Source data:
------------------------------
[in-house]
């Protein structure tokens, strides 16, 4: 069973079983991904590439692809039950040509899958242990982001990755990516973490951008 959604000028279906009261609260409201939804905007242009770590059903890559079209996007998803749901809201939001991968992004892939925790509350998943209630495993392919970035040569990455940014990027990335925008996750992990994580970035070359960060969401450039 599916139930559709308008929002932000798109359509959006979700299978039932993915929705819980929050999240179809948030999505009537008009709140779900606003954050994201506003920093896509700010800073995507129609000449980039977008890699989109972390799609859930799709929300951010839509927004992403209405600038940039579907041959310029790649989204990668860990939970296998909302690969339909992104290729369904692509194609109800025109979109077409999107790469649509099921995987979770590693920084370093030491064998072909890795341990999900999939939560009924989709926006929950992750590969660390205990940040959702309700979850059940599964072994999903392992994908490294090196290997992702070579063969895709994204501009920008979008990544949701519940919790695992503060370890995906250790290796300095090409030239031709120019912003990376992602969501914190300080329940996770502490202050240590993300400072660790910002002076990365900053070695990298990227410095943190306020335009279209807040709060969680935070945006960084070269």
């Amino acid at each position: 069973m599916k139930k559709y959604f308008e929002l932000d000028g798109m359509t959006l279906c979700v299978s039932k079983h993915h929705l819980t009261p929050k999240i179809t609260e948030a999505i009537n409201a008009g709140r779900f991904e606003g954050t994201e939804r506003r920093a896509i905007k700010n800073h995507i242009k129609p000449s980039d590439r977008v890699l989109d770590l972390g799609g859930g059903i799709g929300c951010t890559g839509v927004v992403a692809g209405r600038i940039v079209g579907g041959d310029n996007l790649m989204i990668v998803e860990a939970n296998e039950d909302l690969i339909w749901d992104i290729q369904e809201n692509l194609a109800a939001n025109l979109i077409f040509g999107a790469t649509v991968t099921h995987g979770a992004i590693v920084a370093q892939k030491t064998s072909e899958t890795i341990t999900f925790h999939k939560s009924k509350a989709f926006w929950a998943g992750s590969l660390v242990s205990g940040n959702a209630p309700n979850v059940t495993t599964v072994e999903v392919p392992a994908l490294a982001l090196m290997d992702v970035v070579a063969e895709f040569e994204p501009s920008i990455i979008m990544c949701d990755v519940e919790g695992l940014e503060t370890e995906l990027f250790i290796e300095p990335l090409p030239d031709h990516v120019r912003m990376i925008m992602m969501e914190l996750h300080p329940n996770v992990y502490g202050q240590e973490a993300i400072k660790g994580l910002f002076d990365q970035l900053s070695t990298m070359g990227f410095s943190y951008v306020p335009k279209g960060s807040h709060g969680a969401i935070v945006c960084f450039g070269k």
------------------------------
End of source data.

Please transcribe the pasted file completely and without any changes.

[in-house]
């Protein structure tokens, strides 16, 4: 069973079983991904590439692809039950040509899958242990982001990755990516973490951008 959604000028279906009261609260409201939804905007242009770590059903890559079209996007998803749901809201939001991968992004892939925790509350998943209630495993392919970035040569990455940014990027990335925008996750992990994580970035070359960060969401450039 599916139930559709308008929002932000798109359509959006979700299978039932993915929705819980929050999240179809948030999505009537008009709140779900606003954050994201506003920093896509700010800073995507129609000449980039977008890699989109972390799609859930799709929300951010839509927004992403209405600038940039579907041959310029790649989204990668860990939970296998909302690969339909992104290729369904692509194609109800025109979109077409999107790469649509099921995987979770590693920084370093030491064998072909890795341990999900999939939560009924989709926006929950992750590969660390205990940040959702309700979850059940599964072994999903392992994908490294090196290997992702070579063969895709994204501009920008979008990544949701519940919790695992503060370890995906250790290796300095090409030239031709120019912003990376992602969501914190300080329940996770502490202050240590993300400072660790910002002076990365900053070695990298990227410095943190306020335009279209807040709060969680935070945006960084070269």
């Amino acid at each position: 069973m599916k139930k559709y959604f308008e929002l932000d000028g798109m359509t959006l279906c979700v299978s039932k079983h993915h929705l819980t009261p929050k999240i179809t609260e948030a999505i009537n409201a008009g709140r779900f991904e606003g954050t994201e939804r506003r920093a896509i905007k700010n800073h995507i242009k129609p000449s980039d590439r977008v890699l989109d770590l972390g799609g859930g059903i799709g929300c951010t890559g839509v927004v992403a692809g209405r600038i940039v079209g579907g041959d310029n996007l790649m989204i990668v998803e860990a939970n296998e039950d909302l690969i339909w749901d992104i290729q369904e809201n692509l194609a109800a939001n025109l979109i077409f040509g999107a790469t649509v991968t099921h995987g979770a992004i590693v920084a370093q892939k030491t064998s072909e899958t890795i341990t999900f925790h999939k939560s009924k509350a989709f926006w929950a998943g992750s590969l660390v242990s205990g940040n959702a209630p309700n979850v059940t495993t599964v072994e999903v392919p392992a994908l490294a982001l090196m290997d992702v970035v070579a063969e895709f040569e994204p501009s920008i990455i979008m990544c949701d990755v519940e919790g695992l940014e503060t370890e995906l990027f250790i290796e300095p990335l090409p030239d031709h990516v120019r912003m990376i925008m992602m969501e914190l996750h300080p329940n996770v992990y502490g202050q240590e973490a993300i400072k660790g994580l910002f002076d990365q970035l900053s070695t990298m070359g990227f410095s943190y951008v306020p335009k279209g960060s807040h709060g969680a969401i935070v945006c960084f450039g070269k």